Same Goal, Differing Approach to Certification
A college giving a grade or, for that matter, awarding a degree for successful completion of coursework is not the same as granting students who successfully complete the program a professional certification.
In an interview with GovInfoSecurity.com, Franklin Reeder said he believes the same organization that provides information security training should not grant professional certifications, contending it could pose a conflict of interest. Reeder is the former Office of Management and Budget official who this summer coauthored the Commission on Cybersecurity for the 44th Presidency's white paper on the federal workforce that, in part, called for a more rigid regime of certification testing.
Still, some readers took Reeder's comments and one of my blogs to suggest that schools should stop testing their own students. Here's how one reader put it:
"Forgive my ignorance, but in the statement 'Certifying bodies can't be in the training business; it's too much of a conflict of interest,' would this mean that 4-year universities should not grant degrees? ... So does this article lead to the belief that I must now go to a college and pay a huge amount of money to train for my master's degree and then go to some board of examiners and pay more money to take a test and prove my worth to obtain the degree? Just an interesting road that this may take us down as I am sure many college students, both current and future, will need to pay attention to this debate."
Reeder neither suggests that colleges shouldn't test their students nor grant them degrees.
The report he wrote envisions a day when a national Board of Information Security Examiners would establish more comprehensive testing than exists today to certify the knowledge of cybersecurity specialists that not only accounts for training but extensive hands-on experience.
Reeder and the report cite the medical profession as an example. Doctors graduate from medical schools that test their students on the knowledge gained during four years of training, and grant them MDs. But separate organizations test the new doctors to be licensed and after they gain experience and receive additional training, physicians can take tests to be certified in their specialties. And, that's something Reeder feels the information security profession should emulate. But his view on separating trainers from testers wasn't accepted by the commission, and wasn't part of the report he wrote.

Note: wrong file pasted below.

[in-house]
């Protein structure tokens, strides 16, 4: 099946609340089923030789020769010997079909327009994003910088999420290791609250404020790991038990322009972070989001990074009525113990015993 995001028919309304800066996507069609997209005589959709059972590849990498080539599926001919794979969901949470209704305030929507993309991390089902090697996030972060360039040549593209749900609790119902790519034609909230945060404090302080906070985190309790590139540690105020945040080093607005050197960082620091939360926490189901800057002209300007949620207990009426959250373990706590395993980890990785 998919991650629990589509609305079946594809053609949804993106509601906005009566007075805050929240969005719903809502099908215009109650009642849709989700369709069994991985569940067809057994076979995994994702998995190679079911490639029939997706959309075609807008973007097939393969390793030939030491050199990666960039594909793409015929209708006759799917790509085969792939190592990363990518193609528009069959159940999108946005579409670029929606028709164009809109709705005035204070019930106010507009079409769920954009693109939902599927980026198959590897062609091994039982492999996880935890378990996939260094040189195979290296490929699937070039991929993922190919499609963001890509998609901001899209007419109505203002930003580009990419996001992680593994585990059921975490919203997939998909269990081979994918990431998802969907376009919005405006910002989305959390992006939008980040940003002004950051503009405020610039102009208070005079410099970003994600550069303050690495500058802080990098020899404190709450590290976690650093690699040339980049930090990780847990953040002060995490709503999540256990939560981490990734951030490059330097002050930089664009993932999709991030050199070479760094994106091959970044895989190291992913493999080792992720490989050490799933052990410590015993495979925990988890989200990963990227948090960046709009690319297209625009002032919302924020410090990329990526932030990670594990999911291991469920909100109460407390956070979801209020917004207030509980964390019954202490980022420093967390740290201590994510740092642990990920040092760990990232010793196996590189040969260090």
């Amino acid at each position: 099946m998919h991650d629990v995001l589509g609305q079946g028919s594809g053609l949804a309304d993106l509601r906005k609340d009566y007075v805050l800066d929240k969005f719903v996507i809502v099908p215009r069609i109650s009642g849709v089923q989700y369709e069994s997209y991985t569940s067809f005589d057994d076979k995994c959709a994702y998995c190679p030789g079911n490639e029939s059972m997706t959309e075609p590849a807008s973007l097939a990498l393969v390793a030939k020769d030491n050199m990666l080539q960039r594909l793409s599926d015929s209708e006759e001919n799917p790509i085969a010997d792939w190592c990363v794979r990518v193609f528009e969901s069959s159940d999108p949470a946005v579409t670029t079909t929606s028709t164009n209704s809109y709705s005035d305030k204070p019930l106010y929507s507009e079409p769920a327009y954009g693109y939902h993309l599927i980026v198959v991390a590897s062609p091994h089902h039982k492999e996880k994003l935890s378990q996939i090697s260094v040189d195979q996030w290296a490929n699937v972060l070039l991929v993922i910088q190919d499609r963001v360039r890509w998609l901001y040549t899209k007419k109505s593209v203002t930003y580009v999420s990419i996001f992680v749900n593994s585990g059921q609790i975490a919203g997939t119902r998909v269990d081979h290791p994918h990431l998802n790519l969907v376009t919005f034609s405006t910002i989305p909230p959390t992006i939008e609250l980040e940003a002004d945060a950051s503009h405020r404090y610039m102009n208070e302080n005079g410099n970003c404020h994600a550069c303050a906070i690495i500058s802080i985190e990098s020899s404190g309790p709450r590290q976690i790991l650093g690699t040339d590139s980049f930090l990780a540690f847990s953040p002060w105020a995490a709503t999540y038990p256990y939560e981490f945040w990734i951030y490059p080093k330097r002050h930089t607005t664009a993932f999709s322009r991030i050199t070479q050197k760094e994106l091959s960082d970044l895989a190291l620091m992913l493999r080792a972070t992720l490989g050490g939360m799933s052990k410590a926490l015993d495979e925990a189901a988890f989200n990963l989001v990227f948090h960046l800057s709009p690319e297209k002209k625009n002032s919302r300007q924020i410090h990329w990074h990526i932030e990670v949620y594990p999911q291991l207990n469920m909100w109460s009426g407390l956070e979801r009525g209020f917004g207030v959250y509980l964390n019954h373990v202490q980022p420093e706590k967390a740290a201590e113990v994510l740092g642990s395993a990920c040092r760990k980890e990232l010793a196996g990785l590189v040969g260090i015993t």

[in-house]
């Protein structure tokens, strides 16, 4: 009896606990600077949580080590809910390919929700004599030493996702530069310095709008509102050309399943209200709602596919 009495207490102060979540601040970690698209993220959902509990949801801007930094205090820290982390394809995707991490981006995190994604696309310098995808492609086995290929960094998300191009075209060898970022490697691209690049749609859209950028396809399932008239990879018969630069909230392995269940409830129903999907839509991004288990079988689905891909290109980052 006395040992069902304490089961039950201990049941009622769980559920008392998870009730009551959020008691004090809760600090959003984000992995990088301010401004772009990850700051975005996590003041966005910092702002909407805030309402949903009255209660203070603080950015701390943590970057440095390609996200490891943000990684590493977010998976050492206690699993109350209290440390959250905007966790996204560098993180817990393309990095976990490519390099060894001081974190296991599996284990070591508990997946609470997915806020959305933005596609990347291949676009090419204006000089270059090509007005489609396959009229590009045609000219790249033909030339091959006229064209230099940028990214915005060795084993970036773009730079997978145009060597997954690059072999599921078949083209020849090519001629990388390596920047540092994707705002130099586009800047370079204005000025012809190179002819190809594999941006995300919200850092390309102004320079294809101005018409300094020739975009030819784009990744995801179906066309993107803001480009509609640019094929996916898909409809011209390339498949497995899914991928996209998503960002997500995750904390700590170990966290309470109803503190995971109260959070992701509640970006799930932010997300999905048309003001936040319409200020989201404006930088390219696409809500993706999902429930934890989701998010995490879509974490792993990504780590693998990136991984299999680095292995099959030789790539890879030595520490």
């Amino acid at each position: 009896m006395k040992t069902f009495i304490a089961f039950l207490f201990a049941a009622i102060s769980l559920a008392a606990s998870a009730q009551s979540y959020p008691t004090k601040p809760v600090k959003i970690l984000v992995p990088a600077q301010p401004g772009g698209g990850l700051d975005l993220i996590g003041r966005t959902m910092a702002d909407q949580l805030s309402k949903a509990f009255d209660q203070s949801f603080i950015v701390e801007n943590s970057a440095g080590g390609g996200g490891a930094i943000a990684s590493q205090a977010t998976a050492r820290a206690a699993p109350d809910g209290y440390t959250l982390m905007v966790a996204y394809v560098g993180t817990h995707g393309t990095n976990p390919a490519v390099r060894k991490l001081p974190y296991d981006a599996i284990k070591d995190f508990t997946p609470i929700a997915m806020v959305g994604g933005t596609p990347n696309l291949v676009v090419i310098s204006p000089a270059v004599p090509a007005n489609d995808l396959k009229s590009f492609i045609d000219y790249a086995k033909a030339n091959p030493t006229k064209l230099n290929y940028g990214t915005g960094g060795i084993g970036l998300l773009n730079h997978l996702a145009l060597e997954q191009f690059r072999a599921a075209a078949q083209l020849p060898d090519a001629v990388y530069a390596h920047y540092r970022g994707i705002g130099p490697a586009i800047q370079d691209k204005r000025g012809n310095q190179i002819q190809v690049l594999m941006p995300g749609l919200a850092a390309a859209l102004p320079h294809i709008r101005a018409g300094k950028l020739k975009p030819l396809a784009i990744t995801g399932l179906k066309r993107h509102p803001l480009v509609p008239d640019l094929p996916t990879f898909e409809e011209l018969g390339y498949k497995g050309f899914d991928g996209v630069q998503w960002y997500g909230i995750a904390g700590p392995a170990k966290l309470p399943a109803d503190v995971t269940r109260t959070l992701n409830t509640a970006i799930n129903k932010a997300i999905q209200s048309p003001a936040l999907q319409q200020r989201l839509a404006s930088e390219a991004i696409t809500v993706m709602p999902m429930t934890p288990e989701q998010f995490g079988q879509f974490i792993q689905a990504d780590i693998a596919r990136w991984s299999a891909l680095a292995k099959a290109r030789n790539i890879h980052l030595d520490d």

Writing in a response, Hord Tipton, executive director of (ISC)2, defends organizations such as his that provide IT security training and certification:
"We intentionally have a strict firewall between our education and certification programs to avoid the possibility of 'teaching the exam' and thus violating a principle rule of academia. The ANSI (American National Standards Institute) accreditation of our credentials is a testament to a process that works. Our classes are only meant to serve as a refresher of what one supposedly already knows something about."
And, Tipton questions whether a board of examiners should be the only route to a more comprehensive form of certification:
"We are heading down a dangerous path by implying that only a government-run Board of Information Security Examiners is capable of determining the readiness of our security professionals. All of the current security 'confirming' organizations are doing a good job of evaluating and validating the skills of the people they educate and certify. It is a very narrow conclusion that the weakness of our security environment is the fault of the people trained, certified and on the job today."
The last comment seems to reference a paragraph in the blog, citing the commission report that says at least some credentials focus on demonstrating expertise in documenting compliance with policy and statutes rather than expertise in reducing risk through identification, prevention and intervention. In the blog, I observed:
"Many certification programs are tailored to prepare infosec pros to fill out checklists to conform with the Federal Information Security Management Act. Those certifications confirm the recipient has demonstrated the skills necessary to meet compliance rules and not necessarily qualified to safeguard IT systems. As Reeder points out, it isn't the certification issuers fault; they're just meeting a market demand.
No one blames trained cybersecurity professionals that they're creating a weak IT environment. If anything, my observation is a dig at a government bureaucracy that seems more focused on check lists than securing the IT itself.
There's no doubt that cybersecurity advocates such as Reeder and Tipton seek to improve IT security training and certification; indeed, they have long histories of demonstrating such a commitment. What's important is how to better educate cybersecurity professionals and how best to acknowledge that know-how. Despite some differences on approach, that's where we're heading.